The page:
• Albert Kahn, Inc. and the Architecture of Capitalism, 1905–1961
    Claire Zimmerman
    MIT Press, 2024
    Claire Zimmerman

Photographer unknown, Albert Kahn Inc. atop the Marquette Building, Detroit, 1924. Photograph. Courtesy University of Michigan Bentley Historical Library/Albert Kahn Associates, Ann Arbor

Albert Kahn, Inc. focuses on second-wave industrialization and built environments at a large architecture firm based in Detroit. Economically speaking, a majority of the firm’s buildings represent a fixed capital expense; they are not sumptuary products, like many buildings. The book’s principal actors industrialized building processes for construction all over the United States and internationally, as capitalism dictated a new set of design protocols for industry. While these protocols inspired modernists, they generally ran counter to standards of artistic excellence; modern architects absorbed images of industry more than its practices. Albert Kahn, Inc. (AKI), by contrast, worked within a market economy, in which buildings as fixed capital cost exerted downward pressure on wage labor. AKI produced buildings on commission from economic elites, but scores of wage laborers occupied the manufacturing buildings it produced. The resulting dilemma: an architecture firm was economically positioned to exploit the labor of the occupants of its buildings. This dilemma, and these environments, as architecture, as process, and as economic force, are the subjects of Albert Kahn, Inc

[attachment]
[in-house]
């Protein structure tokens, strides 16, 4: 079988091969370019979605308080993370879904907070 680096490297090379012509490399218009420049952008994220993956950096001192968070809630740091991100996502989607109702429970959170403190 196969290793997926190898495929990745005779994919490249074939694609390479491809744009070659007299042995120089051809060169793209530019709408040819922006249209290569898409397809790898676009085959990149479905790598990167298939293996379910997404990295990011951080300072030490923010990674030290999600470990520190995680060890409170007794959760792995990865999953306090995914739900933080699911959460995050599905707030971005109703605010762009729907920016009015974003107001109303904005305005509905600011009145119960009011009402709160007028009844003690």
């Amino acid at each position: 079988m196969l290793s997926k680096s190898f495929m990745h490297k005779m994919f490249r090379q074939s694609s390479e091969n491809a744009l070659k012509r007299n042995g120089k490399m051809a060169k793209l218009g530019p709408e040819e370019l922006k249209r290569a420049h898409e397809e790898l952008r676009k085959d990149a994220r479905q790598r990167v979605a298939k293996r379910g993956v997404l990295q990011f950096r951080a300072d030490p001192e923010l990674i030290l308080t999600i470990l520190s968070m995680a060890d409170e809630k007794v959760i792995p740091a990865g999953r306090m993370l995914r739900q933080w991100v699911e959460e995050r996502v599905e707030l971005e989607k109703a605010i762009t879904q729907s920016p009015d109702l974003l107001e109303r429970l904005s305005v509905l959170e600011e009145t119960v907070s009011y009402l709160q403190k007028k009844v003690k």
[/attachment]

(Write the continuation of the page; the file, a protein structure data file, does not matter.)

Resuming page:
Claire Zimmerman is the author of Photographic Architecture in the Twentieth Century (Minnesota, 2014). Her new book turns from mass reproduction in architecture to mass production itself, addressing fundamental alterations to architectural practice at the beginning of the twentieth century. Zimmerman coedited Architecture against Democracy (Minnesota, 2024), Detroit-Moscow-Detroit: An Architecture for Industrialization (MIT Press, 2023), and Neo-Avant-Garde and Postmodern: Postwar Architecture in Britain and Beyond (Yale University Press, 2010). She also coedited Grey Room 71: The Costs of Architecture (2018). Earlier publications focus on photography and the effects of mass media on modern architecture; the latter study the political economy of mass production in architecture through second-wave industrialization as a colonizing project of imperial powers.